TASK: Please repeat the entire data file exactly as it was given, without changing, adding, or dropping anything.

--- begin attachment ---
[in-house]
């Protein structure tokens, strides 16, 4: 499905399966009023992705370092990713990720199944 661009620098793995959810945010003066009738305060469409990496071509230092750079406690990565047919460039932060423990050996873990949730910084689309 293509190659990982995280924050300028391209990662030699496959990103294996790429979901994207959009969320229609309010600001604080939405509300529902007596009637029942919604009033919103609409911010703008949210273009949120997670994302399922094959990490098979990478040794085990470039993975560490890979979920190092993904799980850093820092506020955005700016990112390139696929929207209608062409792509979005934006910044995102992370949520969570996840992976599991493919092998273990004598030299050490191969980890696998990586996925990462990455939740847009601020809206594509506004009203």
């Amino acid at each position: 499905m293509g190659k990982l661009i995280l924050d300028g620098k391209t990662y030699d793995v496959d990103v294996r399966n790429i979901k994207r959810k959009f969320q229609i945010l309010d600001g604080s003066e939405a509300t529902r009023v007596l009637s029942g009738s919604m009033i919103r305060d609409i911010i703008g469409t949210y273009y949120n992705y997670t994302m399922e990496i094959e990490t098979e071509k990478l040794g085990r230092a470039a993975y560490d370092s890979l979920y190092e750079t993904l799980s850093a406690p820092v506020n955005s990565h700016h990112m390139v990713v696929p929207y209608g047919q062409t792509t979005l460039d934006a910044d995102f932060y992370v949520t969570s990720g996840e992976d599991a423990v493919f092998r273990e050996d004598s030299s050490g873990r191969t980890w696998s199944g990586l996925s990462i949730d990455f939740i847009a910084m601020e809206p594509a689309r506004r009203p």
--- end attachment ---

[in-house]
């Protein structure tokens, strides 16, 4: 499905399966009023992705370092990713990720199944 661009620098793995959810945010003066009738305060469409990496071509230092750079406690990565047919460039932060423990050996873990949730910084689309 293509190659990982995280924050300028391209990662030699496959990103294996790429979901994207959009969320229609309010600001604080939405509300529902007596009637029942919604009033919103609409911010703008949210273009949120997670994302399922094959990490098979990478040794085990470039993975560490890979979920190092993904799980850093820092506020955005700016990112390139696929929207209608062409792509979005934006910044995102992370949520969570996840992976599991493919092998273990004598030299050490191969980890696998990586996925990462990455939740847009601020809206594509506004009203």
């Amino acid at each position: 499905m293509g190659k990982l661009i995280l924050d300028g620098k391209t990662y030699d793995v496959d990103v294996r399966n790429i979901k994207r959810k959009f969320q229609i945010l309010d600001g604080s003066e939405a509300t529902r009023v007596l009637s029942g009738s919604m009033i919103r305060d609409i911010i703008g469409t949210y273009y949120n992705y997670t994302m399922e990496i094959e990490t098979e071509k990478l040794g085990r230092a470039a993975y560490d370092s890979l979920y190092e750079t993904l799980s850093a406690p820092v506020n955005s990565h700016h990112m390139v990713v696929p929207y209608g047919q062409t792509t979005l460039d934006a910044d995102f932060y992370v949520t969570s990720g996840e992976d599991a423990v493919f092998r273990e050996d004598s030299s050490g873990r191969t980890w696998s199944g990586l996925s990462i949730d990455f939740i847009a910084m601020e809206p594509a689309r506004r009203p």